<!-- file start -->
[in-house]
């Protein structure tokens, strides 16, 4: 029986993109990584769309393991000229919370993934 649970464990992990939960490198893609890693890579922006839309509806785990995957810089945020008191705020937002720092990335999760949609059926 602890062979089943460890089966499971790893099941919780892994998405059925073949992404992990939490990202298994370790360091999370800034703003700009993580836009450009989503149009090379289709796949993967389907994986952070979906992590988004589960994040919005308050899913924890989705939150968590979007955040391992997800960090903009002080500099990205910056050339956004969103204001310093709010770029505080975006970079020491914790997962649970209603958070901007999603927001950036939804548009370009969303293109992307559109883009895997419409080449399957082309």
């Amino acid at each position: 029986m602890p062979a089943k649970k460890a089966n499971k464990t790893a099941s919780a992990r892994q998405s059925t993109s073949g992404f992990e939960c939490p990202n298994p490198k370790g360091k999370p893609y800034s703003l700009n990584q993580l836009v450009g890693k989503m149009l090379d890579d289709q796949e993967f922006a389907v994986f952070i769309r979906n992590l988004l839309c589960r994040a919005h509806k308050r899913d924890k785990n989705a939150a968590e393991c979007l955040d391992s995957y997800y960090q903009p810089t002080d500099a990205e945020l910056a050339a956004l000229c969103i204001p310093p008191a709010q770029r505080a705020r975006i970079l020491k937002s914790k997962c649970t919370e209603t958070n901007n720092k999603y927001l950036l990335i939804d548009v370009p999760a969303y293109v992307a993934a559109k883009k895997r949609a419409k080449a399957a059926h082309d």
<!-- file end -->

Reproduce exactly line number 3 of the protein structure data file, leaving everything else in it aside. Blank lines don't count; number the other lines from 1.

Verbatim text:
């Amino acid at each position: 029986m602890p062979a089943k649970k460890a089966n499971k464990t790893a099941s919780a992990r892994q998405s059925t993109s073949g992404f992990e939960c939490p990202n298994p490198k370790g360091k999370p893609y800034s703003l700009n990584q993580l836009v450009g890693k989503m149009l090379d890579d289709q796949e993967f922006a389907v994986f952070i769309r979906n992590l988004l839309c589960r994040a919005h509806k308050r899913d924890k785990n989705a939150a968590e393991c979007l955040d391992s995957y997800y960090q903009p810089t002080d500099a990205e945020l910056a050339a956004l000229c969103i204001p310093p008191a709010q770029r505080a705020r975006i970079l020491k937002s914790k997962c649970t919370e209603t958070n901007n720092k999603y927001l950036l990335i939804d548009v370009p999760a969303y293109v992307a993934a559109k883009k895997r949609a419409k080449a399957a059926h082309d």